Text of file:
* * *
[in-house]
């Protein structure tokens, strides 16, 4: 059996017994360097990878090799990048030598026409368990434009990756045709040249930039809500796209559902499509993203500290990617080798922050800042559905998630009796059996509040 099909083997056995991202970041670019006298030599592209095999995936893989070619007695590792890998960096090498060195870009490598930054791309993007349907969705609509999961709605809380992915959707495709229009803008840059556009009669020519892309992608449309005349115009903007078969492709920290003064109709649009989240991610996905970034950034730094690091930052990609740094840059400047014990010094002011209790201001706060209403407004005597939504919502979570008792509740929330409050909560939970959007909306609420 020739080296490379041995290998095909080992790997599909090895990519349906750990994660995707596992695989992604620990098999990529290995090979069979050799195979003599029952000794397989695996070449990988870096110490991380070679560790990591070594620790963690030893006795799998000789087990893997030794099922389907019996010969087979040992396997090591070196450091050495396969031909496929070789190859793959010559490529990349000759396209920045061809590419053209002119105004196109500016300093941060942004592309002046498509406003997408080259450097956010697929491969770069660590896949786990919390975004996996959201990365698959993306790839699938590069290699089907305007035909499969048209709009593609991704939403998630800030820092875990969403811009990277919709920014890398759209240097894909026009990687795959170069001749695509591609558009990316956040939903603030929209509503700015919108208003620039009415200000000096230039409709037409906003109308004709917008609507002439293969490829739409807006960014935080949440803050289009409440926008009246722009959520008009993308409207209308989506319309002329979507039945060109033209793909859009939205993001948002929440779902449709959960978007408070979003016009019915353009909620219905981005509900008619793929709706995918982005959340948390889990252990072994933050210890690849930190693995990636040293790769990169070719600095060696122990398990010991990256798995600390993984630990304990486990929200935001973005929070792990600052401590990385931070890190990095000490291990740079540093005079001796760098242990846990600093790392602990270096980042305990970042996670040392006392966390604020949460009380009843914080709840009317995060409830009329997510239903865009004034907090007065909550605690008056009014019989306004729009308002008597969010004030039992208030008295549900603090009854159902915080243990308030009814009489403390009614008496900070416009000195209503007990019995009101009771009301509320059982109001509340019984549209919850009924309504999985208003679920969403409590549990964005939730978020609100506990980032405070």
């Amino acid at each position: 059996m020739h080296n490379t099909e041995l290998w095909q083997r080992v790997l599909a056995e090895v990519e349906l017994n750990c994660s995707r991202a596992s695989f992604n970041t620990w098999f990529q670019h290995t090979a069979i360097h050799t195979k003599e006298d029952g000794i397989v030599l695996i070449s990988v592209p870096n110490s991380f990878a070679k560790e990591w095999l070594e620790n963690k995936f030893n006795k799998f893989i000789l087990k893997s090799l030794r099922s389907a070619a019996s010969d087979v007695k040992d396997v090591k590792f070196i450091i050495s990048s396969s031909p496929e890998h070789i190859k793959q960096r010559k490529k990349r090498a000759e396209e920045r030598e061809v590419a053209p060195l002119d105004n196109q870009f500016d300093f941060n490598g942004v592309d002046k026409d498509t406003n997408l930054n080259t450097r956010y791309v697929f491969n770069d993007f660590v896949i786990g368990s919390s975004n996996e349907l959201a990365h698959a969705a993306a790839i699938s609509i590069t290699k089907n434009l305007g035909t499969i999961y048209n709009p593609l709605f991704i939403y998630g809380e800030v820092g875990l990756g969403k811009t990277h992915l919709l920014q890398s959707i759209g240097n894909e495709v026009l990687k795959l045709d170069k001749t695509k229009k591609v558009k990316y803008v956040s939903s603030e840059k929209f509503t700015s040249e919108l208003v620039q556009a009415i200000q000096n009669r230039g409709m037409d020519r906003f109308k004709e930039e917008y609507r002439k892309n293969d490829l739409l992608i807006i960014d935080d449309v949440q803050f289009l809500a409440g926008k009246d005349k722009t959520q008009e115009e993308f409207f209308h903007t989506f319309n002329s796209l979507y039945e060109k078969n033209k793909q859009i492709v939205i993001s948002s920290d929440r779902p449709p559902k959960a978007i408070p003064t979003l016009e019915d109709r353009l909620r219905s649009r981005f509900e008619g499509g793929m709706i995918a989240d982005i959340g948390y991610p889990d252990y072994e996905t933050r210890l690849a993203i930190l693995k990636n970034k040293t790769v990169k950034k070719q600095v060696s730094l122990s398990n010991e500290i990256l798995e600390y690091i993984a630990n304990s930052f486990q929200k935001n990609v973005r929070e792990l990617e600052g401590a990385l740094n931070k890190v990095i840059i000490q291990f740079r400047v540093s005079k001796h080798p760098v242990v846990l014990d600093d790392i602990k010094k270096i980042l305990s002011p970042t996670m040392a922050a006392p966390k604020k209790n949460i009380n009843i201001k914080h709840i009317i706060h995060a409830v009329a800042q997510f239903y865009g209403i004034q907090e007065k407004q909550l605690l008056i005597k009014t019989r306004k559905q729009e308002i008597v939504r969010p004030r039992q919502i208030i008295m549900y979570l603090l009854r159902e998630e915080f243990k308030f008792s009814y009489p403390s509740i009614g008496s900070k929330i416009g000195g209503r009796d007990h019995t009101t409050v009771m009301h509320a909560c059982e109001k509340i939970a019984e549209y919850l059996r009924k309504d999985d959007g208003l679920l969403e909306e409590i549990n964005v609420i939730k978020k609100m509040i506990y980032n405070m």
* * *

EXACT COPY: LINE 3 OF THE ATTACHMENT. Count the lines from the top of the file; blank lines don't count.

């Amino acid at each position: 059996m020739h080296n490379t099909e041995l290998w095909q083997r080992v790997l599909a056995e090895v990519e349906l017994n750990c994660s995707r991202a596992s695989f992604n970041t620990w098999f990529q670019h290995t090979a069979i360097h050799t195979k003599e006298d029952g000794i397989v030599l695996i070449s990988v592209p870096n110490s991380f990878a070679k560790e990591w095999l070594e620790n963690k995936f030893n006795k799998f893989i000789l087990k893997s090799l030794r099922s389907a070619a019996s010969d087979v007695k040992d396997v090591k590792f070196i450091i050495s990048s396969s031909p496929e890998h070789i190859k793959q960096r010559k490529k990349r090498a000759e396209e920045r030598e061809v590419a053209p060195l002119d105004n196109q870009f500016d300093f941060n490598g942004v592309d002046k026409d498509t406003n997408l930054n080259t450097r956010y791309v697929f491969n770069d993007f660590v896949i786990g368990s919390s975004n996996e349907l959201a990365h698959a969705a993306a790839i699938s609509i590069t290699k089907n434009l305007g035909t499969i999961y048209n709009p593609l709605f991704i939403y998630g809380e800030v820092g875990l990756g969403k811009t990277h992915l919709l920014q890398s959707i759209g240097n894909e495709v026009l990687k795959l045709d170069k001749t695509k229009k591609v558009k990316y803008v956040s939903s603030e840059k929209f509503t700015s040249e919108l208003v620039q556009a009415i200000q000096n009669r230039g409709m037409d020519r906003f109308k004709e930039e917008y609507r002439k892309n293969d490829l739409l992608i807006i960014d935080d449309v949440q803050f289009l809500a409440g926008k009246d005349k722009t959520q008009e115009e993308f409207f209308h903007t989506f319309n002329s796209l979507y039945e060109k078969n033209k793909q859009i492709v939205i993001s948002s920290d929440r779902p449709p559902k959960a978007i408070p003064t979003l016009e019915d109709r353009l909620r219905s649009r981005f509900e008619g499509g793929m709706i995918a989240d982005i959340g948390y991610p889990d252990y072994e996905t933050r210890l690849a993203i930190l693995k990636n970034k040293t790769v990169k950034k070719q600095v060696s730094l122990s398990n010991e500290i990256l798995e600390y690091i993984a630990n304990s930052f486990q929200k935001n990609v973005r929070e792990l990617e600052g401590a990385l740094n931070k890190v990095i840059i000490q291990f740079r400047v540093s005079k001796h080798p760098v242990v846990l014990d600093d790392i602990k010094k270096i980042l305990s002011p970042t996670m040392a922050a006392p966390k604020k209790n949460i009380n009843i201001k914080h709840i009317i706060h995060a409830v009329a800042q997510f239903y865009g209403i004034q907090e007065k407004q909550l605690l008056i005597k009014t019989r306004k559905q729009e308002i008597v939504r969010p004030r039992q919502i208030i008295m549900y979570l603090l009854r159902e998630e915080f243990k308030f008792s009814y009489p403390s509740i009614g008496s900070k929330i416009g000195g209503r009796d007990h019995t009101t409050v009771m009301h509320a909560c059982e109001k509340i939970a019984e549209y919850l059996r009924k309504d999985d959007g208003l679920l969403e909306e409590i549990n964005v609420i939730k978020k609100m509040i506990y980032n405070m």